October 29, 2014

John Wick

There are so many elegant little touches in John Wick that it would be tempting to dismiss them as out of place in an intensely violent revenge picture. There’s a scene in a cemetery early in the film, and the tombstones in the foreground are thrown into relief by the skyscrapers of New York in the background, so that the buildings really just look like taller tombstones. Yes, one can read a lot of symbolism into this shot, but it’s better, perhaps, to think of it as simply an artful shot, conceived by a director (Chad Stahelski) and a cinematographer (Jonathan Sela) who love movies and love what they can suggest visually in movies. This isn’t an attempt to be showy or pompous, it’s just exuberant filmmaking.

It’s precisely that exuberant filmmaking that our popular genres have been missing for so long. The skillful ways that Stahelski elevates the visual elements of John Wick set it apart from the rest of its ilk, and that’s a wonderful, refreshing surprise. It’s the only action movie in recent memory that actually cares about being a movie. (Except Skyfall. And maybe a few others.) The violence is so exciting, so well-staged and suspenseful, that you might forget just how brutal it would be in real life. (I did feel overwhelmed at times, but I’m not an aficionado of this genre per se.) Viewers who have been made to sit through so much garden variety action crap may find their appetites wetted for a renewed standard of quality, one that they had forgotten after years of being mediocritied to death. (No, that’s not a real word.)

This is a perversely beautiful movie, which is just the right kind of beautiful for a “mindless” action thriller. Even the performance of Keanu Reeves—who is nothing if not a spotty actor—adds to the film’s panache. He doesn’t have a lot of speaking lines, and Stahelski uses this to his advantage, pointing up Reeves’s look: He’s a lean, fit, poised killing machine, and if anyone imagined that at fifty Reeves was less capable of ass-kicking, John Wick offers ample proof to the contrary. Actually, Keanu Reeves is one of those actors whose badness somehow translates into goodness.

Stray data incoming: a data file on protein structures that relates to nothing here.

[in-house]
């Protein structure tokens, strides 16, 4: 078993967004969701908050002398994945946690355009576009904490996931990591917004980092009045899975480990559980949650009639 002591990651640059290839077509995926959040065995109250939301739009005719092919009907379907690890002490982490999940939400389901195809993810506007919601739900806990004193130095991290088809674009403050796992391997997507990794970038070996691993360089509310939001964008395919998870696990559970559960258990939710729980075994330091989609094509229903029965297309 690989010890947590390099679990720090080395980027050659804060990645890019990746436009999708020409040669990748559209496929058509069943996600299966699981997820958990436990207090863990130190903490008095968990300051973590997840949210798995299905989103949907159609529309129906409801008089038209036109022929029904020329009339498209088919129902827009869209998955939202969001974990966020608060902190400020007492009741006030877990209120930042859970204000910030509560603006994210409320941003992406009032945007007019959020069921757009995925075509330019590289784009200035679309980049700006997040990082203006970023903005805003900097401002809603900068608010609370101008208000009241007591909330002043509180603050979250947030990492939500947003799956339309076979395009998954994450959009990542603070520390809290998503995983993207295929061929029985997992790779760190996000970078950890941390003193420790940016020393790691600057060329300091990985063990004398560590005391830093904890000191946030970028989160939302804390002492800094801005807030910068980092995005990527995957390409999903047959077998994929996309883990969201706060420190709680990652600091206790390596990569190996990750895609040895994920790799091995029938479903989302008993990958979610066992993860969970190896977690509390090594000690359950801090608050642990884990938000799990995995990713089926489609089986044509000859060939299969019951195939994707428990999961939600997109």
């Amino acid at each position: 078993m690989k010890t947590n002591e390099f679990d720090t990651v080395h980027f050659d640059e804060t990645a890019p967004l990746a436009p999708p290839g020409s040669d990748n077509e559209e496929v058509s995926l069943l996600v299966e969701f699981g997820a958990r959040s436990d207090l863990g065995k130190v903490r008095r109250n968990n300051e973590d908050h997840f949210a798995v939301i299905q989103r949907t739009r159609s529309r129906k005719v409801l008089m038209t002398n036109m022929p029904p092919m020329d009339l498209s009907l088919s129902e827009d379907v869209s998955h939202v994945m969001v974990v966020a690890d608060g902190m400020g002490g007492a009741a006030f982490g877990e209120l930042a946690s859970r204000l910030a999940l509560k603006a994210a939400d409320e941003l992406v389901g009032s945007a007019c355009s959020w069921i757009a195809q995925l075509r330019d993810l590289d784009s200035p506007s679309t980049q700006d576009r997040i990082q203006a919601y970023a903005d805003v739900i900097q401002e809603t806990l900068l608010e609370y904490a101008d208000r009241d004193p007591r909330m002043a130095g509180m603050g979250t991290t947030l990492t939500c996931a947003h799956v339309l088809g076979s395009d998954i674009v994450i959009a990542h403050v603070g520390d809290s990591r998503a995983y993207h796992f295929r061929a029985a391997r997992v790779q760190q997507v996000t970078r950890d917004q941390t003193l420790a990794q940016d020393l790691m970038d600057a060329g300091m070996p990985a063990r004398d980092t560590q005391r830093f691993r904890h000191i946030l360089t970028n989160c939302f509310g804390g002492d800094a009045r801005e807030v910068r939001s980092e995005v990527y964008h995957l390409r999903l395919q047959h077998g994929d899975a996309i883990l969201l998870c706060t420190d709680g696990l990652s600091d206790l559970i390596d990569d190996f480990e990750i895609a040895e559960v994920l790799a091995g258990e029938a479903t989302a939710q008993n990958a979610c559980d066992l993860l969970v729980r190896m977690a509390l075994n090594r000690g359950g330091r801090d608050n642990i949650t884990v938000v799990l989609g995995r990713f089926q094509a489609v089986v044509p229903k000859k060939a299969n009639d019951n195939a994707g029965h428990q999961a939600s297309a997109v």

When Reeves shouted “I am an FBI agent!” in Point Break, I laughed hysterically. Then I recorded the sound clip with my phone and made it one of my ring tones. I don’t suppose it will sound sincere, but I like Reeves’ acting as it is. He never seems insincere, but he often struggles to sound believable as an actor. But you admire him for trying, and it’s hard not to be impressed with his physical presence on the screen. Even now he can grab an audience in a way that seemingly more magnetic stars like Johnny Depp or Leonardo DiCaprio cannot. He’s more believable as an everyman than Depp, and more in touch with his physicality than DiCaprio.

The first half of John Wick has a murky atmosphere that suits the mood of the title character, who’s grieving the death of his wife and completely alone. But then something happens that ignites Wick’s sense of vengeance, and he goes after a group of Russian mobsters with the full force of his hatred and his considerable skills as a professional killer, one whose services the mob frequented before he retired. In one scene, a group of masked men working for the Russian mobsters raids Wick’s house, but he takes them on with enjoyable ease and an impressive degree of cold skill and smarts.

We’re usually treated to fight scenes that are virtually incomprehensible because of the rapid camera movement and editing. John Wick shows off its star’s abilities and its filmmakers’ too—letting us see fighting that is masterfully staged and actually, you know, visible. The suspense from those scenes is organic, never forced by flashy editing. In a later sequence—a big showdown at a nightclub all glossed out in neon reds, greens and pinks, Stahelski is at the peak of his powers: the violence hits an all-time high in its indefensibleness, and the visual beauty—all the colors and the exciting ways that the actors inhabit their bodies and the choreography of their brawling—combine into a riveting display of sheer vainglorious mayhem. After a while you begin to feel exhausted by the intensity of it, but never numb, and as the film is mercilessly short at 98 minutes, you’re not there long enough to resent the movie for its carnage. And the movie is still very tame if you compare it to something like a Tarantino film. It’s violent but not excessively gory. John Wick is intense, funny, well-mounted kung fu, only with machine guns.

With Michael Nyqvist Alfie Allen, Willem Defoe, Dean Winters (hilarious as the Russian mobster’s non-fighting right-hand-man), Adrianne Palicki, Bridget Moynahan, John Leguizamo, and Ian McShane. Written by Derek Kolstad.

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